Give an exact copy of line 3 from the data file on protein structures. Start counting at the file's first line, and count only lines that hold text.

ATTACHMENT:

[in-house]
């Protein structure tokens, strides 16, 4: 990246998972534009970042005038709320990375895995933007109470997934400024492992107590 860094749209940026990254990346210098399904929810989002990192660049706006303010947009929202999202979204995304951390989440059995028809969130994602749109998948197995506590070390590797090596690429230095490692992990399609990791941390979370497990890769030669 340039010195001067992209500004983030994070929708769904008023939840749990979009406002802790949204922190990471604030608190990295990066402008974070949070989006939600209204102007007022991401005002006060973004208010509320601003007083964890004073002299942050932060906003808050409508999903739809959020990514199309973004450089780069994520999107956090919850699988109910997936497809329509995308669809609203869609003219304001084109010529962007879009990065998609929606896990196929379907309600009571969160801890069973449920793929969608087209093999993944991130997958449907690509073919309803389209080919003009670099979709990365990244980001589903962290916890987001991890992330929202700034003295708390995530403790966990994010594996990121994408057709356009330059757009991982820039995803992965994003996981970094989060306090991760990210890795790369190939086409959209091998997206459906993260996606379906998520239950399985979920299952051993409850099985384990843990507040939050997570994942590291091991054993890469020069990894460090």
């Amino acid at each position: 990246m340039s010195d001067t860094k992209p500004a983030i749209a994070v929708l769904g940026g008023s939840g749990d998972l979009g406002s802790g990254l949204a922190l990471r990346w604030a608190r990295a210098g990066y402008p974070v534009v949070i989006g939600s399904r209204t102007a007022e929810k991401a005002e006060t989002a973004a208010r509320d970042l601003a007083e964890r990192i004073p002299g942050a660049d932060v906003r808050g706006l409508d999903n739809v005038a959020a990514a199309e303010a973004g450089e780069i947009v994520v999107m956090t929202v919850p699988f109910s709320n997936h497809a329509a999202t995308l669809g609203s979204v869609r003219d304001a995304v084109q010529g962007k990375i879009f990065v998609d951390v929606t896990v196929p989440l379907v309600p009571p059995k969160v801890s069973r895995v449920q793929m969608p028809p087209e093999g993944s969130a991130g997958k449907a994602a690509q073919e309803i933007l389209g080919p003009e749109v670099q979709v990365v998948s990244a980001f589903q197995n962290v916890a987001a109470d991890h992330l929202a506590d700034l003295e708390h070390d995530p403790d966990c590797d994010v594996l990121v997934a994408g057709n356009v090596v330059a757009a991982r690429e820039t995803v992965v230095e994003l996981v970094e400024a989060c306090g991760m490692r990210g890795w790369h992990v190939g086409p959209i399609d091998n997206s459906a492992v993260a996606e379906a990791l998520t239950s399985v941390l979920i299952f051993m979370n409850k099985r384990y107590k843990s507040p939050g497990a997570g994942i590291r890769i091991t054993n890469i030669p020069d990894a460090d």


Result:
């Amino acid at each position: 990246m340039s010195d001067t860094k992209p500004a983030i749209a994070v929708l769904g940026g008023s939840g749990d998972l979009g406002s802790g990254l949204a922190l990471r990346w604030a608190r990295a210098g990066y402008p974070v534009v949070i989006g939600s399904r209204t102007a007022e929810k991401a005002e006060t989002a973004a208010r509320d970042l601003a007083e964890r990192i004073p002299g942050a660049d932060v906003r808050g706006l409508d999903n739809v005038a959020a990514a199309e303010a973004g450089e780069i947009v994520v999107m956090t929202v919850p699988f109910s709320n997936h497809a329509a999202t995308l669809g609203s979204v869609r003219d304001a995304v084109q010529g962007k990375i879009f990065v998609d951390v929606t896990v196929p989440l379907v309600p009571p059995k969160v801890s069973r895995v449920q793929m969608p028809p087209e093999g993944s969130a991130g997958k449907a994602a690509q073919e309803i933007l389209g080919p003009e749109v670099q979709v990365v998948s990244a980001f589903q197995n962290v916890a987001a109470d991890h992330l929202a506590d700034l003295e708390h070390d995530p403790d966990c590797d994010v594996l990121v997934a994408g057709n356009v090596v330059a757009a991982r690429e820039t995803v992965v230095e994003l996981v970094e400024a989060c306090g991760m490692r990210g890795w790369h992990v190939g086409p959209i399609d091998n997206s459906a492992v993260a996606e379906a990791l998520t239950s399985v941390l979920i299952f051993m979370n409850k099985r384990y107590k843990s507040p939050g497990a997570g994942i590291r890769i091991t054993n890469i030669p020069d990894a460090d």